You'll get less stressed and fatigued this way and it's more applicable practice for the field than trying to shoot a small group with a string of shots. Also lets the barrel cool down so you'll always be shooting a cold bore just like in the field.
    "Life' is tough. It's even tougher if you're stupid." ~ John Wayne
    “Under certain circumstances, 
urgent circumstances, desperate circumstances, profanity provides a relief denied even to prayer.” —Mark Twain

  20. #20
    Basic Member
    Join Date
    Jan 2015
    Posts
    363
    If you’re hitting a clay pigeon at 100 more often than not, you’re already shooting better than most of us except for the bullshitters. Keep up the good work!

  21. #21
    New Member
    Join Date
    Apr 2019
    Posts
    12
    Actually, I hesitate to admit but several times deer hunting I have had to take more than one shot.... nerves, excitement, surprise or fatigue - I have missed the first shot. Clean missed. The thing about mule deer seems to be they will run off a little, then stop and look back. This has happened twice. So, knowing how things go for me - my practice includes slow and deliberate shooting, as well as quick and more instinctive shooting of multiple spaced targets. (Bowling pins) The 7mm - 08 is great. Should have switched from the 30-06 long ago.



    By no means am I hitting clay pigeons at 100 yards more often than not from a standing position. Sitting position yes. Bowling pins - quiet a bit bigger yes.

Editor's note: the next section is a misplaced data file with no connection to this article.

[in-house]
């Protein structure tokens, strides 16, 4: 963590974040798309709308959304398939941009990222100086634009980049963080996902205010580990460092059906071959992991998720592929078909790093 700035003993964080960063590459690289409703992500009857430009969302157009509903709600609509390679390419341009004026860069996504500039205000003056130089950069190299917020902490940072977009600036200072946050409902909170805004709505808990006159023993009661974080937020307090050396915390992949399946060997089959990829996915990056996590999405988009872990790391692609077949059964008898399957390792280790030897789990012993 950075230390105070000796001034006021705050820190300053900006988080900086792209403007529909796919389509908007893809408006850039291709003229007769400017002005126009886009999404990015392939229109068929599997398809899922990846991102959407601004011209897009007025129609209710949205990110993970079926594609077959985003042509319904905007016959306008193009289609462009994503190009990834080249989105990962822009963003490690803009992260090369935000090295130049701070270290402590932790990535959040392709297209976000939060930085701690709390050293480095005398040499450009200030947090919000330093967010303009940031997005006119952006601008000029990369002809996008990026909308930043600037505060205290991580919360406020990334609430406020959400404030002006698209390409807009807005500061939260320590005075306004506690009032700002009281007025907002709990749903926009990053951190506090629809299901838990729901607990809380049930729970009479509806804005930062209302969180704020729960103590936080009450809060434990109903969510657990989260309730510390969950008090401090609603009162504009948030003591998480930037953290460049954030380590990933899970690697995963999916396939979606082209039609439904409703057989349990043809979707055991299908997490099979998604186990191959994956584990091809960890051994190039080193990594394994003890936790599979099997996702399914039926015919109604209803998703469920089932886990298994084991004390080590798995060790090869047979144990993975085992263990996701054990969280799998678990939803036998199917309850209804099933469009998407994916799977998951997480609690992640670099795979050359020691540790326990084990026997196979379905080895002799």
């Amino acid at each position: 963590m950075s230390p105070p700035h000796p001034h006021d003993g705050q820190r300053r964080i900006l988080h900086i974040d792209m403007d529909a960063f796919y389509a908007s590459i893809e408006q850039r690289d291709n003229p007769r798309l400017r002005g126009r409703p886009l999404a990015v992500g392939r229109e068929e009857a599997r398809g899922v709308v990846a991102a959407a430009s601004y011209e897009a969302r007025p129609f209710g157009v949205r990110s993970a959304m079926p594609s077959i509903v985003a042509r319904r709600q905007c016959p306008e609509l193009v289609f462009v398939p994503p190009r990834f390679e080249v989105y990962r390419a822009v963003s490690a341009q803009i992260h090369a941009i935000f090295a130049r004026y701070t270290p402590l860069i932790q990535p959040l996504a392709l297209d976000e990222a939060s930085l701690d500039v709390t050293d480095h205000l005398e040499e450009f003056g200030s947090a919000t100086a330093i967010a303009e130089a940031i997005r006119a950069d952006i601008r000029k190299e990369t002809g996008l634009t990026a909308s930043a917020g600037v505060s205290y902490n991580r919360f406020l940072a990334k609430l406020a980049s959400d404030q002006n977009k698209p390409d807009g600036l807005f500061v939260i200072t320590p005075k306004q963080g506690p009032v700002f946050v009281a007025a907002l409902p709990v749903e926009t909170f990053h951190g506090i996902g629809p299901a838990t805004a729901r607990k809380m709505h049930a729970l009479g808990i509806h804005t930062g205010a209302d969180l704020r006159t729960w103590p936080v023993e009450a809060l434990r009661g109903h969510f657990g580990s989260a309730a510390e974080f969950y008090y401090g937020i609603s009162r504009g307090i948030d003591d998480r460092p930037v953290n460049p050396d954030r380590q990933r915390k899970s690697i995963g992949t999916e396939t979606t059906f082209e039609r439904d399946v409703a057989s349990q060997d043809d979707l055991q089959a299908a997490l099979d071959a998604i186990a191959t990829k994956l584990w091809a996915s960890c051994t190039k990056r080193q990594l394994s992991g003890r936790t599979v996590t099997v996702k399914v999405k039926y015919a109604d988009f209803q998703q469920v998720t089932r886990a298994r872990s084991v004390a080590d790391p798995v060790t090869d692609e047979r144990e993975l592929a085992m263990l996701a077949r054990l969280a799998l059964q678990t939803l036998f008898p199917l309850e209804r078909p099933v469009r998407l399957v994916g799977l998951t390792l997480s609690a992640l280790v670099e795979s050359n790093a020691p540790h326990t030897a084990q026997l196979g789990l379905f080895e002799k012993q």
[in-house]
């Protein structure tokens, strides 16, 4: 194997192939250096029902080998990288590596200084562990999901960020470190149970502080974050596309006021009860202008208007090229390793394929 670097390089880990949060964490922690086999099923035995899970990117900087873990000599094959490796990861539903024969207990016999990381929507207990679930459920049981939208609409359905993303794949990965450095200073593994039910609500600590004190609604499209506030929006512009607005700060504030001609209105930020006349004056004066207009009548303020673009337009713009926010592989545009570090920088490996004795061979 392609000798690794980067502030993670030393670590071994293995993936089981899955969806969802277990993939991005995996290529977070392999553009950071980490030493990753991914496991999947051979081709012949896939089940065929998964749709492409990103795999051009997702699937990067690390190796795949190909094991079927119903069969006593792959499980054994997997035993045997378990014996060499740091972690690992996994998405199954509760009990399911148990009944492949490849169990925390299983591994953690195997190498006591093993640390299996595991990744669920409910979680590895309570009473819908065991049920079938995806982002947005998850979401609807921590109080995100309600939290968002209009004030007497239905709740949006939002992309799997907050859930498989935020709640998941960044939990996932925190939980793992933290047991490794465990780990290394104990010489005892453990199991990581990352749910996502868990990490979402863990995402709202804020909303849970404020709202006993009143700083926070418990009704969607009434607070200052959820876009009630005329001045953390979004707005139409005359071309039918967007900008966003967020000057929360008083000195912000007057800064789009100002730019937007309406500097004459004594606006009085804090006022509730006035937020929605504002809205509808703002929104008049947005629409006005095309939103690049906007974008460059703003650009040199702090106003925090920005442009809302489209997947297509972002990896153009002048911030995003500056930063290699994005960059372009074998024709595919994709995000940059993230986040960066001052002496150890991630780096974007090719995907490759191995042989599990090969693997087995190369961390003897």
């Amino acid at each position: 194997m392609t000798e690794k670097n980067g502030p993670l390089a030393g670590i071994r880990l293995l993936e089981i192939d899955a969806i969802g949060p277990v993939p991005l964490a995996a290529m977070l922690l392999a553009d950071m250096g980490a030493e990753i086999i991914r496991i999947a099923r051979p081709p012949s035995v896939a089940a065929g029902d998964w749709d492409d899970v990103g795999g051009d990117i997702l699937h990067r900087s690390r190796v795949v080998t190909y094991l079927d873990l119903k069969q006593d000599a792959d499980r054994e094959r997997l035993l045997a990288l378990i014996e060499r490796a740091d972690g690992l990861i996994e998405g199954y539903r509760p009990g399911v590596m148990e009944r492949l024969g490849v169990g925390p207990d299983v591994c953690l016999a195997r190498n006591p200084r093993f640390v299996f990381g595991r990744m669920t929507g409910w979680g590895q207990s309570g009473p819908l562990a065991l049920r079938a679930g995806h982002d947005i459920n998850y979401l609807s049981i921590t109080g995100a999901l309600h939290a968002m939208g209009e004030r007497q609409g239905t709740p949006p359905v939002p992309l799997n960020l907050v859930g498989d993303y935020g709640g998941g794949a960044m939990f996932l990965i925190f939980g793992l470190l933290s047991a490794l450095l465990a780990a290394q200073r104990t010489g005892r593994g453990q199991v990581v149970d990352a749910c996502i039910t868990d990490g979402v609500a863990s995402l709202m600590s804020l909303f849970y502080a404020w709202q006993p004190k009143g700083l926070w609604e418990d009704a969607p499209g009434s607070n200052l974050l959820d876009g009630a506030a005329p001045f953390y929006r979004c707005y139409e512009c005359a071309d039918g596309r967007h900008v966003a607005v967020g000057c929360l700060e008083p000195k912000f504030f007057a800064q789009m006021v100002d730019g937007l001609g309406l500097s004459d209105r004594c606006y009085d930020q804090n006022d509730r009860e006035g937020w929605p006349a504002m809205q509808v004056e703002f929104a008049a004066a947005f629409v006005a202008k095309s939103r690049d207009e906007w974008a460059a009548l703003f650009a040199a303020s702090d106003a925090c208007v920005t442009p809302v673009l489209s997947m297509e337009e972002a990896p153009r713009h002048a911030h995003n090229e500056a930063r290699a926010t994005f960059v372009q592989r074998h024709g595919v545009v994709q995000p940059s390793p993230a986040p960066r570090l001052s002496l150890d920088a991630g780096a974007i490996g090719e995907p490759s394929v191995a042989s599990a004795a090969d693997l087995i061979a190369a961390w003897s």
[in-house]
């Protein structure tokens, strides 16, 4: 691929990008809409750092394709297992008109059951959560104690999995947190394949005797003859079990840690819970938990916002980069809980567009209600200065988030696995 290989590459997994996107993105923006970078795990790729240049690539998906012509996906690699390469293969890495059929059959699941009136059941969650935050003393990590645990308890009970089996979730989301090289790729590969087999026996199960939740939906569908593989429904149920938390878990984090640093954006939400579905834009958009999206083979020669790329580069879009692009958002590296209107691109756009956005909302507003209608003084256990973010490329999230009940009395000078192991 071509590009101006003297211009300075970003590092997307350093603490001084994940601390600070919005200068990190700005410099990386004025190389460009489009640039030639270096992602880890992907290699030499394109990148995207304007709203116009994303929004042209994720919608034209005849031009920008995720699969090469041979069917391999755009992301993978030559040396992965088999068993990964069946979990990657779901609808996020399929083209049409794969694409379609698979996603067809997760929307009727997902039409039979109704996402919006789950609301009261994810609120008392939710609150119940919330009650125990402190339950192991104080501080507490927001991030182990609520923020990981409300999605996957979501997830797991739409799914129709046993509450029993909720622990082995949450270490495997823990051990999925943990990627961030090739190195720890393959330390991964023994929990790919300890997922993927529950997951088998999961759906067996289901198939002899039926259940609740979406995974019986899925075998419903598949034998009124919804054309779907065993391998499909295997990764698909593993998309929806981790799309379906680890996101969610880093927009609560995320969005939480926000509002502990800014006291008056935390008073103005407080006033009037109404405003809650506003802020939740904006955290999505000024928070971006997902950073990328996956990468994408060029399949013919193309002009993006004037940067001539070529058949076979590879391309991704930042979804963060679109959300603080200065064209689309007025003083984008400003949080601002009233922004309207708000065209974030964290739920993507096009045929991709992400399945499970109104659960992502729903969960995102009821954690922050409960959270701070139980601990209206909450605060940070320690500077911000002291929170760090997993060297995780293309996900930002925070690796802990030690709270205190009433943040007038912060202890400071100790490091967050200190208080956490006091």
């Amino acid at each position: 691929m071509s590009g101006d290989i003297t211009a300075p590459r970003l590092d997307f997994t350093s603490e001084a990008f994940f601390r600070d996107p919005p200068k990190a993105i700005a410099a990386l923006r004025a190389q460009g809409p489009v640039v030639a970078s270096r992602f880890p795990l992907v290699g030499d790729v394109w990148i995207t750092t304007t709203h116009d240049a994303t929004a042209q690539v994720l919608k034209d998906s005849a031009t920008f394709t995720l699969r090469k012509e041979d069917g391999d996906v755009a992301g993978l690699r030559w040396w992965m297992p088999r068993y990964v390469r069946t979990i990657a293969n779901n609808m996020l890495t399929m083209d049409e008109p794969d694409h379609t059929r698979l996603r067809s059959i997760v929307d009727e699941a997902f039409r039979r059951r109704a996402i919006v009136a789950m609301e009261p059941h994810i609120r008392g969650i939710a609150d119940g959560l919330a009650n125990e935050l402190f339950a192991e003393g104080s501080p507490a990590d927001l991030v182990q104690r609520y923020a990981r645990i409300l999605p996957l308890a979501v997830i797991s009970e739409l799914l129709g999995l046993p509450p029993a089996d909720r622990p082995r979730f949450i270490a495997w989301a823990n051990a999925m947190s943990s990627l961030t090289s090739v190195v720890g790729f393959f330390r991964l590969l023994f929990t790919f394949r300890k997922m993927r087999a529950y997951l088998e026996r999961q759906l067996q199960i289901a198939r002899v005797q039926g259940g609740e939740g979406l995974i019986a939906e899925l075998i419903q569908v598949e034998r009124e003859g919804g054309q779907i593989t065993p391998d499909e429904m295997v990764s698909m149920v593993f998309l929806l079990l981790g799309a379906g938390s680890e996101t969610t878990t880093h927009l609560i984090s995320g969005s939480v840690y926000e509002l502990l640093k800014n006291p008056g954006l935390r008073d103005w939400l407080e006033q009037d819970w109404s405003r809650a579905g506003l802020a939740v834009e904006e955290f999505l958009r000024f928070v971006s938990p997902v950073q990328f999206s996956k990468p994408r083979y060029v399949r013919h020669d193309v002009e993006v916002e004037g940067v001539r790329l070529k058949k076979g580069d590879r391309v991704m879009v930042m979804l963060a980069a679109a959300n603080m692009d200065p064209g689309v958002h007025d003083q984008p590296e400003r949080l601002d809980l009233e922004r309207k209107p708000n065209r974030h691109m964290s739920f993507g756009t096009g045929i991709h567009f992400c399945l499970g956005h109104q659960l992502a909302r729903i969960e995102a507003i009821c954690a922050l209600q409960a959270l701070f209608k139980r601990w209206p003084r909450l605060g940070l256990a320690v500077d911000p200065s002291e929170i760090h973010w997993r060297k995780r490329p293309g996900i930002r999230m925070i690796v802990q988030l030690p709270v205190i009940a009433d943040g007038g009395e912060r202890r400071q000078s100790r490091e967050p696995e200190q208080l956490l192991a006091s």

119 days till deer season!

Similar Threads

  1. Looking for advice
    By Benci in forum Savage 210, 212 & 220 Bolt-Actions
    Replies: 3
    Last Post: 12-26-2015, 12:49 AM
  2. Need some advice
    By snapcase in forum Introduce Yourself
    Replies: 9
    Last Post: 07-12-2014, 11:19 AM
  3. Need advice.
    By Grizzly2279 in forum 110-Series Bolt-Action Rifles
    Replies: 2
    Last Post: 09-09-2012, 07:15 AM
  4. advice on building a stevens rifle for hunting/longer range accuracy
    By logic factory in forum 110-Series Bolt-Action Rifles
    Replies: 16
    Last Post: 09-19-2011, 12:19 AM
  5. Looking for a little advice
    By pikergolf in forum 110-Series Bolt-Action Rifles
    Replies: 5
    Last Post: 11-28-2010, 05:06 PM

Bookmarks

Posting Permissions

  • You may not post new threads
  • You may not post replies
  • You may not post attachments
  • You may not edit your posts
  •